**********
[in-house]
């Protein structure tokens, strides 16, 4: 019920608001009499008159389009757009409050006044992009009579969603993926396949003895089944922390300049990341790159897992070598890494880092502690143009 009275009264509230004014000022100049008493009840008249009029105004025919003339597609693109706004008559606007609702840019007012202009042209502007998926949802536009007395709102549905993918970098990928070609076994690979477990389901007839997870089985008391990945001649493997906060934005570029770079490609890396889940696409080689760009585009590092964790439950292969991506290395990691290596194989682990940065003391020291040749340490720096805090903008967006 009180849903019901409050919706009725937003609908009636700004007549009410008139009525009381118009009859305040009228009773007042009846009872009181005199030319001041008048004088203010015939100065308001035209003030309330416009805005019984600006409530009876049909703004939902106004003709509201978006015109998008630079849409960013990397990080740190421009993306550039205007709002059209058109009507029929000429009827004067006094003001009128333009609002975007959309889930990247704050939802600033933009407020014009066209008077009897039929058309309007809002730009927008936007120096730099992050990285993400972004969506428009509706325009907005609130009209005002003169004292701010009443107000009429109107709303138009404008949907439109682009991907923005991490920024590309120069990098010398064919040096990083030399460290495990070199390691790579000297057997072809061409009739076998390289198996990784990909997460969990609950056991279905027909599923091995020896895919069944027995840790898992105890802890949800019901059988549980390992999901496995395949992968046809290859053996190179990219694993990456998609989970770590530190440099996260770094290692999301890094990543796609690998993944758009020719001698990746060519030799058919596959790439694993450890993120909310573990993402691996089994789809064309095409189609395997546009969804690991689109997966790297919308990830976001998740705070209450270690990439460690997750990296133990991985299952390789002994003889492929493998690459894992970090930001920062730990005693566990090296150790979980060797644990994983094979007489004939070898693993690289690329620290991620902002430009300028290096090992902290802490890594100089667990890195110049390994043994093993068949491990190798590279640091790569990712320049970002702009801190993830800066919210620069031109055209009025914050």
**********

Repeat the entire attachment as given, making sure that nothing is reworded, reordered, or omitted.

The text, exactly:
[in-house]
């Protein structure tokens, strides 16, 4: 019920608001009499008159389009757009409050006044992009009579969603993926396949003895089944922390300049990341790159897992070598890494880092502690143009 009275009264509230004014000022100049008493009840008249009029105004025919003339597609693109706004008559606007609702840019007012202009042209502007998926949802536009007395709102549905993918970098990928070609076994690979477990389901007839997870089985008391990945001649493997906060934005570029770079490609890396889940696409080689760009585009590092964790439950292969991506290395990691290596194989682990940065003391020291040749340490720096805090903008967006 009180849903019901409050919706009725937003609908009636700004007549009410008139009525009381118009009859305040009228009773007042009846009872009181005199030319001041008048004088203010015939100065308001035209003030309330416009805005019984600006409530009876049909703004939902106004003709509201978006015109998008630079849409960013990397990080740190421009993306550039205007709002059209058109009507029929000429009827004067006094003001009128333009609002975007959309889930990247704050939802600033933009407020014009066209008077009897039929058309309007809002730009927008936007120096730099992050990285993400972004969506428009509706325009907005609130009209005002003169004292701010009443107000009429109107709303138009404008949907439109682009991907923005991490920024590309120069990098010398064919040096990083030399460290495990070199390691790579000297057997072809061409009739076998390289198996990784990909997460969990609950056991279905027909599923091995020896895919069944027995840790898992105890802890949800019901059988549980390992999901496995395949992968046809290859053996190179990219694993990456998609989970770590530190440099996260770094290692999301890094990543796609690998993944758009020719001698990746060519030799058919596959790439694993450890993120909310573990993402691996089994789809064309095409189609395997546009969804690991689109997966790297919308990830976001998740705070209450270690990439460690997750990296133990991985299952390789002994003889492929493998690459894992970090930001920062730990005693566990090296150790979980060797644990994983094979007489004939070898693993690289690329620290991620902002430009300028290096090992902290802490890594100089667990890195110049390994043994093993068949491990190798590279640091790569990712320049970002702009801190993830800066919210620069031109055209009025914050």